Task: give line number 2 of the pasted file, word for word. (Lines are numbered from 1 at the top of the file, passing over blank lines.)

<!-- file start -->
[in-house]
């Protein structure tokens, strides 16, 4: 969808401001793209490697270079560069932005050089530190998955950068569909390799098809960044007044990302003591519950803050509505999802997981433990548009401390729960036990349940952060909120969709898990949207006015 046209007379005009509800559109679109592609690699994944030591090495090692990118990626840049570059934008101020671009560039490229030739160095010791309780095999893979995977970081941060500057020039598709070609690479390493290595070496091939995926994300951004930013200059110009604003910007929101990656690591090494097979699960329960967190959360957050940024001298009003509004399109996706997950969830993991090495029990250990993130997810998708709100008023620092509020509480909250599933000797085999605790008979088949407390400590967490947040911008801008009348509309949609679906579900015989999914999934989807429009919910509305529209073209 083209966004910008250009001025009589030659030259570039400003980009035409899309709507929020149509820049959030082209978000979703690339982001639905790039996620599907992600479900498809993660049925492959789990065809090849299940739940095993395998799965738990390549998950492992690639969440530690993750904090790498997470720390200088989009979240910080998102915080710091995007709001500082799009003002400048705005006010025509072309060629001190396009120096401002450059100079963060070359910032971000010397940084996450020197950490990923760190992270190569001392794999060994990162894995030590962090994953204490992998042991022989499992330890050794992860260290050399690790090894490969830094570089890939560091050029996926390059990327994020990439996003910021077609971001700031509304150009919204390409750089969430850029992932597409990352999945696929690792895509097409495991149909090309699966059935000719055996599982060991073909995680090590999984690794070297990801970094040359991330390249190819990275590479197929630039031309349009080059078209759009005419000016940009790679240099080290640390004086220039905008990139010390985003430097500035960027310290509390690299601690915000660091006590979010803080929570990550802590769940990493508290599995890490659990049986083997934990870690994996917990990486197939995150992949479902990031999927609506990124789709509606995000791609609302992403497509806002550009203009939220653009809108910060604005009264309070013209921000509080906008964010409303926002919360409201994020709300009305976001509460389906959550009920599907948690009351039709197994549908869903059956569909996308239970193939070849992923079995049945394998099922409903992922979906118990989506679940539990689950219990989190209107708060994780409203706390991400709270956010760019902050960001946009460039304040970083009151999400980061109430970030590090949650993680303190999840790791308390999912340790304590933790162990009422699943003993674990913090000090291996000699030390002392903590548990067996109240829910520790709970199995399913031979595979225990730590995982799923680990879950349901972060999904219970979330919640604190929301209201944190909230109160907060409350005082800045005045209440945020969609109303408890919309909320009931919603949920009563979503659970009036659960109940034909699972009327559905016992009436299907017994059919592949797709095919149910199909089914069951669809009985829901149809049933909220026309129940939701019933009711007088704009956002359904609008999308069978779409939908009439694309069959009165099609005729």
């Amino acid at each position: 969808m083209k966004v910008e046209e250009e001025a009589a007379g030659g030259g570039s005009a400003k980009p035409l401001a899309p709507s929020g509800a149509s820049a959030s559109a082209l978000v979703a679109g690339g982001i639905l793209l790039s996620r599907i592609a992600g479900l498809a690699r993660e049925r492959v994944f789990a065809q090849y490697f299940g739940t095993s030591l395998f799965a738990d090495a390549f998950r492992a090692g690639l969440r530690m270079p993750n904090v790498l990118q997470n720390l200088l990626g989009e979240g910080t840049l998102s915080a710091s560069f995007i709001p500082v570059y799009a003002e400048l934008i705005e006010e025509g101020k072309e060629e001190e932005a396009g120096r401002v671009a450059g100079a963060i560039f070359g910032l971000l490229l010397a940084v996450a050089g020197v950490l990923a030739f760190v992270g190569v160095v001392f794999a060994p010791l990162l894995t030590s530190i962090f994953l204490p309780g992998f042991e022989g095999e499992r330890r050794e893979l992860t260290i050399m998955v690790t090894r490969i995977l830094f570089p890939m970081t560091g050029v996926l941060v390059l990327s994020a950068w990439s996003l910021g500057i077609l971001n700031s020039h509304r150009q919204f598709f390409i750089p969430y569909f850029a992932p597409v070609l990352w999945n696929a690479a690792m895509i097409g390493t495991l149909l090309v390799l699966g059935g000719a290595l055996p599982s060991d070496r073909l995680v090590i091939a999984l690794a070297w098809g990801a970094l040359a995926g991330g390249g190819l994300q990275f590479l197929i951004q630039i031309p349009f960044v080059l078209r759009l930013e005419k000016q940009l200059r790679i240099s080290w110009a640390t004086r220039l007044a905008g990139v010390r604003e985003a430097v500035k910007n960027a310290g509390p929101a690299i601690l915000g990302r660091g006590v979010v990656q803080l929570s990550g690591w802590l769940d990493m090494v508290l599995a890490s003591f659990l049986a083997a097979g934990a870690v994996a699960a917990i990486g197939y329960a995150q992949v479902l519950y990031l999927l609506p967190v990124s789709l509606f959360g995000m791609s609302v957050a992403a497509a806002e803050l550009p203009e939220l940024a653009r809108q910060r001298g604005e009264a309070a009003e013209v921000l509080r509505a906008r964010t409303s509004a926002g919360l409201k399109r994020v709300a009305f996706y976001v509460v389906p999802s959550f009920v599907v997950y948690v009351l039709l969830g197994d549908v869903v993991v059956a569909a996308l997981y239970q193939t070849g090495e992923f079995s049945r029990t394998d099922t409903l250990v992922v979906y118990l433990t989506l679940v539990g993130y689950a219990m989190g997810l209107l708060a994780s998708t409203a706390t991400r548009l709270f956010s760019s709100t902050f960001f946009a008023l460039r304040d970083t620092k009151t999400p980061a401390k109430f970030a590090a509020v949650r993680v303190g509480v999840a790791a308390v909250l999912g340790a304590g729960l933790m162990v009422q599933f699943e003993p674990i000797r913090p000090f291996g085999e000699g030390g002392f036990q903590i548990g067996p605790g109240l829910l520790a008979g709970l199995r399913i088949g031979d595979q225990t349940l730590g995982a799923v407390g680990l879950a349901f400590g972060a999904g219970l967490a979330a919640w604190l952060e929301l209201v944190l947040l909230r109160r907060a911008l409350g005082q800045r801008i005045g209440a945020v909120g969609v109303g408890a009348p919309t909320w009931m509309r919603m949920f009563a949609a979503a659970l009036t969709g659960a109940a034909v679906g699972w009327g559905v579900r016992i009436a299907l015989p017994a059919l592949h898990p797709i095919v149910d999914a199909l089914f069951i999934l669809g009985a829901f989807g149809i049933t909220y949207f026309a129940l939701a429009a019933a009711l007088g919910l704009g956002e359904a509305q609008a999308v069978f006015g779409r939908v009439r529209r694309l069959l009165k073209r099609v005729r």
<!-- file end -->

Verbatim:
């Protein structure tokens, strides 16, 4: 969808401001793209490697270079560069932005050089530190998955950068569909390799098809960044007044990302003591519950803050509505999802997981433990548009401390729960036990349940952060909120969709898990949207006015 046209007379005009509800559109679109592609690699994944030591090495090692990118990626840049570059934008101020671009560039490229030739160095010791309780095999893979995977970081941060500057020039598709070609690479390493290595070496091939995926994300951004930013200059110009604003910007929101990656690591090494097979699960329960967190959360957050940024001298009003509004399109996706997950969830993991090495029990250990993130997810998708709100008023620092509020509480909250599933000797085999605790008979088949407390400590967490947040911008801008009348509309949609679906579900015989999914999934989807429009919910509305529209073209 083209966004910008250009001025009589030659030259570039400003980009035409899309709507929020149509820049959030082209978000979703690339982001639905790039996620599907992600479900498809993660049925492959789990065809090849299940739940095993395998799965738990390549998950492992690639969440530690993750904090790498997470720390200088989009979240910080998102915080710091995007709001500082799009003002400048705005006010025509072309060629001190396009120096401002450059100079963060070359910032971000010397940084996450020197950490990923760190992270190569001392794999060994990162894995030590962090994953204490992998042991022989499992330890050794992860260290050399690790090894490969830094570089890939560091050029996926390059990327994020990439996003910021077609971001700031509304150009919204390409750089969430850029992932597409990352999945696929690792895509097409495991149909090309699966059935000719055996599982060991073909995680090590999984690794070297990801970094040359991330390249190819990275590479197929630039031309349009080059078209759009005419000016940009790679240099080290640390004086220039905008990139010390985003430097500035960027310290509390690299601690915000660091006590979010803080929570990550802590769940990493508290599995890490659990049986083997934990870690994996917990990486197939995150992949479902990031999927609506990124789709509606995000791609609302992403497509806002550009203009939220653009809108910060604005009264309070013209921000509080906008964010409303926002919360409201994020709300009305976001509460389906959550009920599907948690009351039709197994549908869903059956569909996308239970193939070849992923079995049945394998099922409903992922979906118990989506679940539990689950219990989190209107708060994780409203706390991400709270956010760019902050960001946009460039304040970083009151999400980061109430970030590090949650993680303190999840790791308390999912340790304590933790162990009422699943003993674990913090000090291996000699030390002392903590548990067996109240829910520790709970199995399913031979595979225990730590995982799923680990879950349901972060999904219970979330919640604190929301209201944190909230109160907060409350005082800045005045209440945020969609109303408890919309909320009931919603949920009563979503659970009036659960109940034909699972009327559905016992009436299907017994059919592949797709095919149910199909089914069951669809009985829901149809049933909220026309129940939701019933009711007088704009956002359904609008999308069978779409939908009439694309069959009165099609005729």